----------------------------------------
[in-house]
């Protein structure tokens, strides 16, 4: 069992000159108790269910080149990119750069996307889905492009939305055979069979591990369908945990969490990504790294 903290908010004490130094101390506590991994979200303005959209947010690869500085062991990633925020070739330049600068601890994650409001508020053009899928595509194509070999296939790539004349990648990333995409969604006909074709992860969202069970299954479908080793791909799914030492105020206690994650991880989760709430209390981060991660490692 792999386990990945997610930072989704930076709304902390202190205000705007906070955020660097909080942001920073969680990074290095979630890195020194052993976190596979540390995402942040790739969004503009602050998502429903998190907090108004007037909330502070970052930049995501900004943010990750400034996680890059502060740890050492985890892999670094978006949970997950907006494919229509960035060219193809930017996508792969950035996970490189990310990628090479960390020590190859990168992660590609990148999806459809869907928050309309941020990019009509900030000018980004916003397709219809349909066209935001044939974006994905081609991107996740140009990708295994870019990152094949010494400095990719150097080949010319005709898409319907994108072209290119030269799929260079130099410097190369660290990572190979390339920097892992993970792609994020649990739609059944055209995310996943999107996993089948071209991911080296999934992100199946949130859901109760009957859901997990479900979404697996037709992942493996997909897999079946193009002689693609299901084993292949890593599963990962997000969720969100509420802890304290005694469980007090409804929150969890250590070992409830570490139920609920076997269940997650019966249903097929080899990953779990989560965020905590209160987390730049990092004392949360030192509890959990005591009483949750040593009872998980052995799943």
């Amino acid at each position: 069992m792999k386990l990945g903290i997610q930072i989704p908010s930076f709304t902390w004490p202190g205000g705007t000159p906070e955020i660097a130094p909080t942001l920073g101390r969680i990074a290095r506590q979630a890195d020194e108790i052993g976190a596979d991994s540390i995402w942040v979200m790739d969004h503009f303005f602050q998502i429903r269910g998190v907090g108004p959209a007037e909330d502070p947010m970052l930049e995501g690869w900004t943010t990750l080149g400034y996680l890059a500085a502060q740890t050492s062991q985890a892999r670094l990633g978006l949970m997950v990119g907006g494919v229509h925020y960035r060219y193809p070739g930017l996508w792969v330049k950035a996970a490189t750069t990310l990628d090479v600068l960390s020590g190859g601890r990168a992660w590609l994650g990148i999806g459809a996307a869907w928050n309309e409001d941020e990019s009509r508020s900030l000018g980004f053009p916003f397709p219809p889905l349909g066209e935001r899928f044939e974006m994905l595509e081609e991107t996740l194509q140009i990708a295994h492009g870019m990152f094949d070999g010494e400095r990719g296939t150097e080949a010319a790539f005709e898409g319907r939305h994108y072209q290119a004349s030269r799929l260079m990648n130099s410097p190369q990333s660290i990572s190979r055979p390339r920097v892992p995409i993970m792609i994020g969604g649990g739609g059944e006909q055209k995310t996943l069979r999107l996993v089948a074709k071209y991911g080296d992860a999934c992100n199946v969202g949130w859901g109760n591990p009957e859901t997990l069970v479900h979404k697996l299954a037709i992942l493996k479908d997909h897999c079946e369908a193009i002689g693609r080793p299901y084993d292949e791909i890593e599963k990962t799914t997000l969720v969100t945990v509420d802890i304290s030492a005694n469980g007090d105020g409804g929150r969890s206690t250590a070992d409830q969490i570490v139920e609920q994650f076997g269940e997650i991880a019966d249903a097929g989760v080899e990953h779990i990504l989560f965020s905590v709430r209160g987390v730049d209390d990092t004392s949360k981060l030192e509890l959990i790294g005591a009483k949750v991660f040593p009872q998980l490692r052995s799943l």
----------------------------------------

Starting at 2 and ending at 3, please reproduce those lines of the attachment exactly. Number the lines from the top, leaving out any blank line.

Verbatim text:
């Protein structure tokens, strides 16, 4: 069992000159108790269910080149990119750069996307889905492009939305055979069979591990369908945990969490990504790294 903290908010004490130094101390506590991994979200303005959209947010690869500085062991990633925020070739330049600068601890994650409001508020053009899928595509194509070999296939790539004349990648990333995409969604006909074709992860969202069970299954479908080793791909799914030492105020206690994650991880989760709430209390981060991660490692 792999386990990945997610930072989704930076709304902390202190205000705007906070955020660097909080942001920073969680990074290095979630890195020194052993976190596979540390995402942040790739969004503009602050998502429903998190907090108004007037909330502070970052930049995501900004943010990750400034996680890059502060740890050492985890892999670094978006949970997950907006494919229509960035060219193809930017996508792969950035996970490189990310990628090479960390020590190859990168992660590609990148999806459809869907928050309309941020990019009509900030000018980004916003397709219809349909066209935001044939974006994905081609991107996740140009990708295994870019990152094949010494400095990719150097080949010319005709898409319907994108072209290119030269799929260079130099410097190369660290990572190979390339920097892992993970792609994020649990739609059944055209995310996943999107996993089948071209991911080296999934992100199946949130859901109760009957859901997990479900979404697996037709992942493996997909897999079946193009002689693609299901084993292949890593599963990962997000969720969100509420802890304290005694469980007090409804929150969890250590070992409830570490139920609920076997269940997650019966249903097929080899990953779990989560965020905590209160987390730049990092004392949360030192509890959990005591009483949750040593009872998980052995799943």
């Amino acid at each position: 069992m792999k386990l990945g903290i997610q930072i989704p908010s930076f709304t902390w004490p202190g205000g705007t000159p906070e955020i660097a130094p909080t942001l920073g101390r969680i990074a290095r506590q979630a890195d020194e108790i052993g976190a596979d991994s540390i995402w942040v979200m790739d969004h503009f303005f602050q998502i429903r269910g998190v907090g108004p959209a007037e909330d502070p947010m970052l930049e995501g690869w900004t943010t990750l080149g400034y996680l890059a500085a502060q740890t050492s062991q985890a892999r670094l990633g978006l949970m997950v990119g907006g494919v229509h925020y960035r060219y193809p070739g930017l996508w792969v330049k950035a996970a490189t750069t990310l990628d090479v600068l960390s020590g190859g601890r990168a992660w590609l994650g990148i999806g459809a996307a869907w928050n309309e409001d941020e990019s009509r508020s900030l000018g980004f053009p916003f397709p219809p889905l349909g066209e935001r899928f044939e974006m994905l595509e081609e991107t996740l194509q140009i990708a295994h492009g870019m990152f094949d070999g010494e400095r990719g296939t150097e080949a010319a790539f005709e898409g319907r939305h994108y072209q290119a004349s030269r799929l260079m990648n130099s410097p190369q990333s660290i990572s190979r055979p390339r920097v892992p995409i993970m792609i994020g969604g649990g739609g059944e006909q055209k995310t996943l069979r999107l996993v089948a074709k071209y991911g080296d992860a999934c992100n199946v969202g949130w859901g109760n591990p009957e859901t997990l069970v479900h979404k697996l299954a037709i992942l493996k479908d997909h897999c079946e369908a193009i002689g693609r080793p299901y084993d292949e791909i890593e599963k990962t799914t997000l969720v969100t945990v509420d802890i304290s030492a005694n469980g007090d105020g409804g929150r969890s206690t250590a070992d409830q969490i570490v139920e609920q994650f076997g269940e997650i991880a019966d249903a097929g989760v080899e990953h779990i990504l989560f965020s905590v709430r209160g987390v730049d209390d990092t004392s949360k981060l030192e509890l959990i790294g005591a009483k949750v991660f040593p009872q998980l490692r052995s799943l």